Project 4: Remix a Story

Worth 25% of your course grade

Calendar IconImportant Dates

  • TBD: In-class pitch of your topic (2 minutes)
  • Nov 18: Project 4 Peer Review
  • Nov 30: Project 4: Remix due by 11:59 PM
  • Dec 2, 4, 7, & 9: Project 4 presentations
  • Dec 9: End of grace period for Project 4. No work is accepted after 11:59 PM.


Icon showing code bracketswrite and design web content, use digital images (and if appropriate, video and audio), and recognize basic HTML and CSS syntax. Tablet icon showing text and image on the screenexplore how linguistic text (words), images, and layout combine to communicate with an audience. Recycling iconrecycle an existing story into something new and interesting.

The Project AssignmentElectric hand mixer icon, signifying the remix project

You will take an existing story (fiction or nonfiction) and translate it into a new, digital, multimodal version. You will present your new version of the story in class at the end of the semester.

The idea of remaking an old story in a new way should be familiar to you. Anytime a movie is made that is based on a book, those involved are creating a new multimodal version of the original. You are not limited to making a movie-version of your text however. Nearly anything goes. You need to use at least three modes of communication. You may stick closely to the original version of the story or event, or you may reimagine the story from another perspective. Your options are open for this assignment. Choose something you want to explore. You should enjoy this project.

Step-by-Step Details

#1 in a maroon circleStep 1: Choose a form and approach.
Choose a format that will use at least three modes of communication, and decide what aspect(s) of the original you will remix. Check the Story Remix Possibilities and the related links on that page for more ideas. Remember that taking risks matters, so you can choose a format that you want to learn. The one guideline is that you have to be able to publish the finished piece in your WordPress portfolio. Check the possibilities for embedding whatever format you are thinking ahead of time.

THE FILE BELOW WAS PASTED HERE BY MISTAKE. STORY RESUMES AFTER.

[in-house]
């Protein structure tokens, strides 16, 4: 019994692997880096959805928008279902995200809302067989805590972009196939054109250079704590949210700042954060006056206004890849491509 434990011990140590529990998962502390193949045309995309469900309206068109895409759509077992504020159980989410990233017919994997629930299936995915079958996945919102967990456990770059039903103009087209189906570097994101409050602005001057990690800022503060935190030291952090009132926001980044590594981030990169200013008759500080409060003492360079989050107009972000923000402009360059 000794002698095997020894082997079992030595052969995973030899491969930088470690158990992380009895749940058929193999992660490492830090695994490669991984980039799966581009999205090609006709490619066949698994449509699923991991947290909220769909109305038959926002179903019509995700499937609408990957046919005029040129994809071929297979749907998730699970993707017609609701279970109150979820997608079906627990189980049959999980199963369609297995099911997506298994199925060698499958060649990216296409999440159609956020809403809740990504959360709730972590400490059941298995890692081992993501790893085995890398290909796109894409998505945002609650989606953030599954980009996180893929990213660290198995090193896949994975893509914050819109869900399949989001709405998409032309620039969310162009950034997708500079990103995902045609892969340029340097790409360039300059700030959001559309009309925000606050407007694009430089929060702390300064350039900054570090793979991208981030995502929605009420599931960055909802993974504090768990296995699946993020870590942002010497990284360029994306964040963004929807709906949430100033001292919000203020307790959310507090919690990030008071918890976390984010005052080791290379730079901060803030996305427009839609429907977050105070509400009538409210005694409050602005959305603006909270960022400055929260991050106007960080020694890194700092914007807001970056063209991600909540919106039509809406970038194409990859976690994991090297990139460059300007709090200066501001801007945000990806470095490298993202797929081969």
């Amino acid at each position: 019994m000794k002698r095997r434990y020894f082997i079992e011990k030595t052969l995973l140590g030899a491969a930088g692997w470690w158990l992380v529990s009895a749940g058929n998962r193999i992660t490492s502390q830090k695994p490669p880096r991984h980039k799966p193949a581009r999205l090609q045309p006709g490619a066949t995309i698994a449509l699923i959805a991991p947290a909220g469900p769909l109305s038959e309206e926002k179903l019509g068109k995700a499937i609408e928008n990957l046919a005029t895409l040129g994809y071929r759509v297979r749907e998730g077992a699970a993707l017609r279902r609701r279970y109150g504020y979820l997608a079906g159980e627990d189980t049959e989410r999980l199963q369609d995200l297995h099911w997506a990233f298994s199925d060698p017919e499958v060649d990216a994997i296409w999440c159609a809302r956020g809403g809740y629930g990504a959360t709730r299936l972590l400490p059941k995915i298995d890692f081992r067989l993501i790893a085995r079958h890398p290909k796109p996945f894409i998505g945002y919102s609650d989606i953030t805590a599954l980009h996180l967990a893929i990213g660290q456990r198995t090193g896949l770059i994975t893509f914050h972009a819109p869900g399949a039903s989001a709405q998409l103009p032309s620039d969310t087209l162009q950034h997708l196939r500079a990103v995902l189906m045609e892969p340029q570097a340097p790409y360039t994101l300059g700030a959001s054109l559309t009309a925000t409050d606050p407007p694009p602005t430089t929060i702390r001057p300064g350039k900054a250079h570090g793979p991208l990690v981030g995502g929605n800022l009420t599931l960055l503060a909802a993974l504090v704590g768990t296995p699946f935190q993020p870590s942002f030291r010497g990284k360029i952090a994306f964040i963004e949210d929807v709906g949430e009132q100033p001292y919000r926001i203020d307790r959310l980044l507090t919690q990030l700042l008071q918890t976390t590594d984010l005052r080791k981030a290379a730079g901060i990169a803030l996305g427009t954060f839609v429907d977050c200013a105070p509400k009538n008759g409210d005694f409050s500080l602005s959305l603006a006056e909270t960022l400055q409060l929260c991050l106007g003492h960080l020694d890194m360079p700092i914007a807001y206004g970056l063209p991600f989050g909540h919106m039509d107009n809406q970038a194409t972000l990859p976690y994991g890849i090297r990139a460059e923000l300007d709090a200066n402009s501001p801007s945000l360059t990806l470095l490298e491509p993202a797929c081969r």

#2 in an orange circleStep 2: Pitch your project.
You will explain your plans for your project, relying on the ideas in Writer/Designer, Chapter 3 (especially pp. 54–56).

Use the questions on p. 56 of Writer/Designer to plan what you want to say. You will need to identify the original story, your remix plans, the genre you are planning to use, and how you are incorporating risk.

#3 in a maroon circleStep 3: Develop and refine your project.
Following the resources in Writer/Designer, Chapter 4, 5, 6 and 7, you will collect sources and assets, design your citations, develop mock-ups and storyboards, and draft and revise your project (from rough cut to rough draft to final project). You can find full details on all these tasks in the textbook, and we will discuss them in class.

#4 in an orange circleStep 4: Present your project.
Following the resources in Writer/Designer, Chapter 8, you will deliver and present your remixed story. You will have approximately 5 to 6 minutes for your class presentation. In your presentation, you will focus on sharing details about how you worked and the decisions that you made. Use the information on pp. 132–135 of Writer/Designer to determine what information to include.

You will create a digital presentation, using Google slides, Prezi, or a similar tool. Email me the URL to your Google Slides by midnight on the day before your presentation (no grace period).

#5 in a maroon circleStep 5: Submit your project.
When you are finished with the project, you will submit the URL to your project in the Assignment tool in Canvas. Details on how to submit your work will be included in the post for the due date (November 30).